First, I would try to figure out if he has a food allergy. Foremost I would eliminate dairy for at least three weeks to see if that is causing any problems (stomach aches etc.) This is a little bit hard to do because there is dairy in so many things but if you can make it through a couple weeks you should be able to see if that is a culprit.

Second, if it were me I would also take him to a chiropractor just to be sure that he has good alignment.

If both these have no influence then I would begin being much more proactive in helping him learn how to go to sleep on his own and then stay to sleep. From what I have seen on supernanny I think that is the best approach. I have 10 children and they all sleep through out the night for the most part. sometimes we have issues but it is usually when I am just to tired to bother being firm about the sleeping schedule routine. I do not have kids that cry throughout the night etc, they just fall asleep and stay asleep. Even my 4mo sleeps through the night (from 10pm to 7am) now.

Hope this helps a little bit
C.

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P.H.

answers from New York on

C.,

Putting your son in a toddler bed will only increase the number of issues you will need to deal with. Trust me, I have two children, 6 and 3. My second was a much better sleeper because I learned the hard way (and I mean hardway), with my 6 year old!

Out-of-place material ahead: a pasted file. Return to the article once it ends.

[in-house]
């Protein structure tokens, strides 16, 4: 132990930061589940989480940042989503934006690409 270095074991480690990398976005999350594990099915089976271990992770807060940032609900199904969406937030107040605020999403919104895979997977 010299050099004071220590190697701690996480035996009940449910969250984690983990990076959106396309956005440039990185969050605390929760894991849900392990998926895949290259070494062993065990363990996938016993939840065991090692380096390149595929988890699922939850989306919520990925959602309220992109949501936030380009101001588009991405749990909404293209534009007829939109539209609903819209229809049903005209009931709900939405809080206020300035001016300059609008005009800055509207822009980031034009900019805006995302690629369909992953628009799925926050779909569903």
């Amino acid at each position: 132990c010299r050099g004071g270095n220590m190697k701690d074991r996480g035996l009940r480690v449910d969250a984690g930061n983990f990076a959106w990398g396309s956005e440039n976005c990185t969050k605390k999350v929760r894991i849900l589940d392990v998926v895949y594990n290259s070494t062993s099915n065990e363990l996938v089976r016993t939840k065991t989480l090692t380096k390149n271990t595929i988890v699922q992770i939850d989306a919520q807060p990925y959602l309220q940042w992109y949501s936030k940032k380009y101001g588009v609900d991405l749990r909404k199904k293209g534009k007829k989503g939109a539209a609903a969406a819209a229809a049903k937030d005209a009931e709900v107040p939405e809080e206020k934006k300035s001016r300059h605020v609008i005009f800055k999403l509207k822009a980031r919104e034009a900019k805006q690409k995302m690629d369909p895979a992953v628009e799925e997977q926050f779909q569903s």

Ferberizing does work it there are no other issues you need to be concerned with, and it sounds as if you do still have some worries. So , that said, you would probably never be able to follow through with strict Ferberizing, and need to find a modified method of putting Mason to sleep which also works within your comfort level.
Try to remember, that your presence at bedtime and your response to his cries do inhibit him from learning how to comfort himself. Rmember also that Mason has had the chance to learn that crying out results in comfort from you.
While you search for a method that suits both of you, and I can not say that I know which that is, I would reccommend the No Cry Sleep Solutions book. This method, as it suggests, does not revolve around letting your child cry for extended periods of time, which most parents have problems listening to, especially with 1st children.
Does your son have any comfort objects, or lovies, other than Mommy?? That may or may not help you..just a thought!
Lastly, and don't forget, once our children start eating solids, their need for nourishment through the night greatly diminishes. I weaned my child's desire for a bottle with water instead of milk, and at 11mos. she stopped waking for that extra feeding at 4am.

Every child is unique however..so I wish you the best and hope something I have told you proves to be helpful!

P. H.

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L.D.

answers from Utica on

Oh! I wish I had some great advice for you, unfortunately, I don't!! I just wanted to say Hang in there! I promise it gets better (until you are the mother of teenagers and are up worrying about them driving) but somewhere between now and then you WILL get a good night's sleep. All of the sudden life gets easier-I promise! :)